Of the 296 (not difference from above) 8 planes were lost. Of the 18, 460 Squadron planes,  two -  JA856 C for Charlie and W4301 H for Harry were lost. (Nelmes 2010, p. 124)

Unfortunately, one of the two losses from the squadron was the Lancaster JA856 being flown by Flight Sergeant Frank Leathley Robinson Lloyd. Pilot Officer Alan Seabrook Mitchell, a Bomb Aimer, was on his first bombing raid that night.  Alan and Frank were killed along with Sergeant R Hurrell (Navigator), Sergeant R E Woodford, (Wireless Operator), Sergeant G Douglas (Engineer), Sergeant A Sim, and Flight Sergeant F Sheehan (Upper and Read Gunners).

The Bomber command accounted for less than 2% of Australians who enlisted in WW2, yet they accounted for almost 20% of all combat deaths. (Alan Stephens) It seemed their survival odds were not high.

Alan Seabrook Mitchell is buried at the Durnbach War Cemetery (Plot 9 Row B Grave 2) in Germany. Durnback is a village 16km east of Bad Tolz, which is 48km from Munich. The majority of the 2 934 burials are those of airmen. Alan's name can be found on memorial panel 108 at the Australian War Memorial in Canberra. His details are also on the Roll of Honour database.

Mitchell, A.S.  (409567) Memorial Panel 108 Australian War Memorial
The following are details of the other airmen killed with Alan Mitchell that night.

Lloyd, Frank Leathley Robinson, 29, son of Clarence and Amy Lloyd of Normanhurst, NSW. Royal Australian Air Force. Buried 9.B.1
Hurrell, Raymond, 22, son of Mr and Mrs S.E. Hurrell, of West Bromwich, Staffordshire. Royal Air Force Reserve. Buried 9.B.4  
Woodford, Reginald Edgar, 20, son of Edgar and Elsie Woodford, Leicester. Royal Air Force Volunteer Reserve. Buried 9.B.5
Douglas, George, Royal Airforce Volunteer Reserve. 9.B.6 (No details about age and next of kin)
Sim, Leslie Alexander, Royal Airforce Volunteer Reserve. 9.B.3 (No details about age and next of kin)
Sheehan, Francis, Royal Canadian Air Force 9.B.7-11. (No details about his age or next of kin)

It is comforting to know that they are buried together.
After the war it was determined that the plane crashed at Deisenhofen, 13 miles SSE of the centre of Munich. AWM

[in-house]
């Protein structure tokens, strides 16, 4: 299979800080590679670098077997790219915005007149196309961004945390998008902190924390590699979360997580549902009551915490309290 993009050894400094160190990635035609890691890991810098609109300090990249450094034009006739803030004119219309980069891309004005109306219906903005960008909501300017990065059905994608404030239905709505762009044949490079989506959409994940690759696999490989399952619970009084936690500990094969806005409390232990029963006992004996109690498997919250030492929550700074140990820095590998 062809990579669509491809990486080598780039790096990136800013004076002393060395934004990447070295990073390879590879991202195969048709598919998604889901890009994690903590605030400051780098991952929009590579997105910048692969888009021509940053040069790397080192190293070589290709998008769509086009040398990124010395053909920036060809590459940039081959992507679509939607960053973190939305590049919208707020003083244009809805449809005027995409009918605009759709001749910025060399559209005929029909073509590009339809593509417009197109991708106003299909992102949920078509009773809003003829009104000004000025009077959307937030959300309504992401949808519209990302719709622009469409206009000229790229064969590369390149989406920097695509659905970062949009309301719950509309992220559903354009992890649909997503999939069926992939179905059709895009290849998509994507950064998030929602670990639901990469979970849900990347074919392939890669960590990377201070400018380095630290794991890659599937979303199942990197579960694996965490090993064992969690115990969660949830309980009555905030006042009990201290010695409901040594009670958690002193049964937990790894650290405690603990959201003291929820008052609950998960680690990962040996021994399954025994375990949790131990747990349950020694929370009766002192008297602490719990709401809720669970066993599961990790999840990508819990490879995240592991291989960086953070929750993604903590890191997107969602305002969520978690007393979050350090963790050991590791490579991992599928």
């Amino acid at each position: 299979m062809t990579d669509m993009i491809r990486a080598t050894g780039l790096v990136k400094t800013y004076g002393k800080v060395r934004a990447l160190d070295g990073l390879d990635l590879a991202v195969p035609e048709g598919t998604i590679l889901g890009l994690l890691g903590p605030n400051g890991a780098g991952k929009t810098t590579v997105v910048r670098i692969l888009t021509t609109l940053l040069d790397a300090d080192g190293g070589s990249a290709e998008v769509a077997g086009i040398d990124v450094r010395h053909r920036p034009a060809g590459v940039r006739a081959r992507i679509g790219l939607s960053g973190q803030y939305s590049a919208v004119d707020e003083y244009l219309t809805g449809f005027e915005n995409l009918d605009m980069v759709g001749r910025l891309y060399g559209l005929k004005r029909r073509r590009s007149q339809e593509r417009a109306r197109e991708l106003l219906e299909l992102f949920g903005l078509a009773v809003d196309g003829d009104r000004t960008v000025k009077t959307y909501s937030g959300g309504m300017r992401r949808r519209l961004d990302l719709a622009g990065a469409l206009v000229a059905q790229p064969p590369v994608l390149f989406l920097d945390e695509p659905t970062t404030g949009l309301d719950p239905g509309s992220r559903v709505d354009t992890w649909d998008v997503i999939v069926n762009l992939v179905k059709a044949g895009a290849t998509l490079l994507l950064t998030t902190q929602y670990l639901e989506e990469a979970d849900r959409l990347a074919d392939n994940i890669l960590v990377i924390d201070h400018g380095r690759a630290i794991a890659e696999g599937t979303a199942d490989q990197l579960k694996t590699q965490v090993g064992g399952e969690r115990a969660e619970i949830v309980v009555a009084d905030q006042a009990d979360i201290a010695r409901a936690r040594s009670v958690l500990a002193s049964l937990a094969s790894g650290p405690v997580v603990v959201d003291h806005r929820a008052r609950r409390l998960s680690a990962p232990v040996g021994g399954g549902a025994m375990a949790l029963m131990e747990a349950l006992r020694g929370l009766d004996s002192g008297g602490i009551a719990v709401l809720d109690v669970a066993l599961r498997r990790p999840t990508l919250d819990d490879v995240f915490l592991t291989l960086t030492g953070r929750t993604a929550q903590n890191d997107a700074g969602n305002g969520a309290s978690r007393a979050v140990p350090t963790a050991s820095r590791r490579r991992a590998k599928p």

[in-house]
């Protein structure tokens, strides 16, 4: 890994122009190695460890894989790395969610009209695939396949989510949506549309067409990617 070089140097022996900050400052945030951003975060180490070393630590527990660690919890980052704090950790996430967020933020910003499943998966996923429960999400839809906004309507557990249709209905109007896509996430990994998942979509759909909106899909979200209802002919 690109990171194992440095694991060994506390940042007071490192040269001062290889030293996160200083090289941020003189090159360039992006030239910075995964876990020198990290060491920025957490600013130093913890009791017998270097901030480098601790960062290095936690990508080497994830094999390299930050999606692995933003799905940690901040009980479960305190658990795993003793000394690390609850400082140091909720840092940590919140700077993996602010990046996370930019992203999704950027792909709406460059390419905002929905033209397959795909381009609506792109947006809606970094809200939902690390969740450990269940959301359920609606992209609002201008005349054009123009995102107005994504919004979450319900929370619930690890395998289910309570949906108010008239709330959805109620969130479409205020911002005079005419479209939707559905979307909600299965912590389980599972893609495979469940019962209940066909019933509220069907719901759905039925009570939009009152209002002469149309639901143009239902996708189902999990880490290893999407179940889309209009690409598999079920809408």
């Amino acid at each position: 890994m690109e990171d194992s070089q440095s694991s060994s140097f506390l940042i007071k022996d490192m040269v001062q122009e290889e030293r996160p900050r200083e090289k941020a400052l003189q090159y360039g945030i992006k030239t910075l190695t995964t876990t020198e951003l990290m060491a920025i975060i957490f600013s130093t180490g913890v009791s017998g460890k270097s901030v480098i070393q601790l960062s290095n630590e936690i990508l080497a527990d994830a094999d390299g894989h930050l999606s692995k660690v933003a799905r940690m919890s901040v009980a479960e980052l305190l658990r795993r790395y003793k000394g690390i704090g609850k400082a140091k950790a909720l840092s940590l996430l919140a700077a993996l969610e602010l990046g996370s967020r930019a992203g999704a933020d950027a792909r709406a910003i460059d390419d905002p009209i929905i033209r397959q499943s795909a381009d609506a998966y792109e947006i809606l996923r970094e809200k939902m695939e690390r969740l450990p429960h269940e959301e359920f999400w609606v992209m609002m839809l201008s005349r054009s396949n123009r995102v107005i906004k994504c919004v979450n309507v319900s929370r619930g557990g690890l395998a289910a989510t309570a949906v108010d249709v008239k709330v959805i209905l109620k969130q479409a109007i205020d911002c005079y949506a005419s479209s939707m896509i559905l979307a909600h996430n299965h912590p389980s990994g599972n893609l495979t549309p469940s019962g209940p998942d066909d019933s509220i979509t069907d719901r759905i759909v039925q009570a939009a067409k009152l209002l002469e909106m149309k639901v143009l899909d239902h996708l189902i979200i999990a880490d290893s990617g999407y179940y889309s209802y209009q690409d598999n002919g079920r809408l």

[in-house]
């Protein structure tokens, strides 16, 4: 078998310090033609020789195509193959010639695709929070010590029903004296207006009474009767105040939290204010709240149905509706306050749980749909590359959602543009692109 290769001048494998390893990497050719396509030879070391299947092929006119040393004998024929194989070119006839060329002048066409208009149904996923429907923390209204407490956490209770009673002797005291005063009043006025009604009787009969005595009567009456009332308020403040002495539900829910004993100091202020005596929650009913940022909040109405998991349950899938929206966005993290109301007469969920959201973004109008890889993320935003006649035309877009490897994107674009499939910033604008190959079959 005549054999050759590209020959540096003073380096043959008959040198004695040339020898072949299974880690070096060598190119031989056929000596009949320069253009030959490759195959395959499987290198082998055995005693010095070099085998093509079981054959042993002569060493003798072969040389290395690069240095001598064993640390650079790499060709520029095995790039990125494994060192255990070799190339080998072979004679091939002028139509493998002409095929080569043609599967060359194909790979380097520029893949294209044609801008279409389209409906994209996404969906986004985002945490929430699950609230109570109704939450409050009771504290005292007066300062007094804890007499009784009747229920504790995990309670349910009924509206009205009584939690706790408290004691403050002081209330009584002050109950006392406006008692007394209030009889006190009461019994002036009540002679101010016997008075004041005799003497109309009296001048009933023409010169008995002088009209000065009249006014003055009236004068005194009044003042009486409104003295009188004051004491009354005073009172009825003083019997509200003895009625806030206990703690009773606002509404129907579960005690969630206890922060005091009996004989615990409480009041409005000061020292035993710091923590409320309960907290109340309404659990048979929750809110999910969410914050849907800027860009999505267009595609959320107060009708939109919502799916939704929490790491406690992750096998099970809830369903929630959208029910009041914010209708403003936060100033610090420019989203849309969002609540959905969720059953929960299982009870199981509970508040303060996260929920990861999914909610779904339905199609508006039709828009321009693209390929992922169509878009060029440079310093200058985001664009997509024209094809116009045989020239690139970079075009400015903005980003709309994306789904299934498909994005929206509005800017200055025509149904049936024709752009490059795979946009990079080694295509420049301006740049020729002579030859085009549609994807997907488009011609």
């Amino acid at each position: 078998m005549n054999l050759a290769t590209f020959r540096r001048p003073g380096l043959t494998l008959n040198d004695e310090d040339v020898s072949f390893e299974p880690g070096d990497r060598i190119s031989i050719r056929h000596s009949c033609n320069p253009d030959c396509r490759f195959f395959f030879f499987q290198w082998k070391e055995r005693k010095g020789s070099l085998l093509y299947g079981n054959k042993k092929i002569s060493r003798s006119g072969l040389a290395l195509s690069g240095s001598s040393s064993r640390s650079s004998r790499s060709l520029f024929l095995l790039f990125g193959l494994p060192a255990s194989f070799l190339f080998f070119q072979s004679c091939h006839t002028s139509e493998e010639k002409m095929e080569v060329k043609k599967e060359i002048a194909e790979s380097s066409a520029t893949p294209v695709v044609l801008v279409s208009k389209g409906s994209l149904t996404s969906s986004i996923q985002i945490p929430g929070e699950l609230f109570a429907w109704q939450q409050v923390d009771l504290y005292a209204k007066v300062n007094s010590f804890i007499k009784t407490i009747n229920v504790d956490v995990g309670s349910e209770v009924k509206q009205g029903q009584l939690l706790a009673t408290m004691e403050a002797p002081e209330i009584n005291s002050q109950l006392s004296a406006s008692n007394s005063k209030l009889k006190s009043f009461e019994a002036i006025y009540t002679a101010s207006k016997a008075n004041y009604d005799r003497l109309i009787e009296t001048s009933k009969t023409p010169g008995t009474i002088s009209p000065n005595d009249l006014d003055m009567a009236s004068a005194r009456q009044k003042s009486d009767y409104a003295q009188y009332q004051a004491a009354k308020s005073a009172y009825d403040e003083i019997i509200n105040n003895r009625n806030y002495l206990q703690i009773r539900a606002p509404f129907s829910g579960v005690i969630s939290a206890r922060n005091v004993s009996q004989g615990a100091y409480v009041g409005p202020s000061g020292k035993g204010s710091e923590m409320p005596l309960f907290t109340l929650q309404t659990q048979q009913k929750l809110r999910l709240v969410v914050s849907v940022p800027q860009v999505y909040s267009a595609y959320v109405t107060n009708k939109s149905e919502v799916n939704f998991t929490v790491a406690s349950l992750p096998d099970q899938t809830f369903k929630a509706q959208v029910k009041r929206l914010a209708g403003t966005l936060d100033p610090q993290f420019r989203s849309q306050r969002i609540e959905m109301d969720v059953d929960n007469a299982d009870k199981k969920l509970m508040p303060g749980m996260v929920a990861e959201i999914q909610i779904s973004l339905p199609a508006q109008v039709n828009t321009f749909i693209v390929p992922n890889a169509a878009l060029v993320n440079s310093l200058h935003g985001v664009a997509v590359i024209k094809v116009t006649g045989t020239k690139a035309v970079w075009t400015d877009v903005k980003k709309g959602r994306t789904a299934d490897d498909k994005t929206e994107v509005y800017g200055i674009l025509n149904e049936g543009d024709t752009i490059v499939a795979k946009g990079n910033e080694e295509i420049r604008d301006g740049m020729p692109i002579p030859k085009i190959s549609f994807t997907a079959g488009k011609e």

The following obituary appeared in The Argus and his parents and family placed In Memorium notices in the paper for many years.

The Argus Friday 17 December 1943, p. 5.

Childhood Deaths - William Henry Allsop

William Henry Allsop (1873 - 1875)

William Henry Allsop is another child in my family who drowned unnecessarily. This time in a bucket of water. William was the second child of my great great grandparents, William Henry Allsop and Mary Ellen McInerney of Alberton, Victoria.

The inquest into his death was held the day after he died. It must have been so difficult for family members to give evidence so soon after his death. His mother and grandmother tried in vain to save his life.

Mary Alsop on her oath. I am the wife of William Henry Alsop and reside at Alberton. The deceased William Henry Alsop was my child. He was two years and nine months old. About 12 o'clock yesterday I was at my mother's house with the child. I last saw him alive about 12 o'clock yesterday, when he was sitting at the table in my mother's house. A few minutes afterwards I missed him and went to look for him, and in about ten minutes I found him in a water cask, which was sunk level with the gound at the corner of my mothers house. There was about one foot of water in the cask. The deceased was head downwards in the cask, the head under the water and his feet just above the top of the cask. 
I and my mother took deceased out of the cask, and bathed him with hot water for some time, holding him face down on my knees while doing so. There was no appearance of life in the deceased when we found him, but he was missed so short a time, that I scarcely thought he could be dead. 
After bathing deceased we laid him down, and kept rubbing him for a long time, but saw no signs of returning life.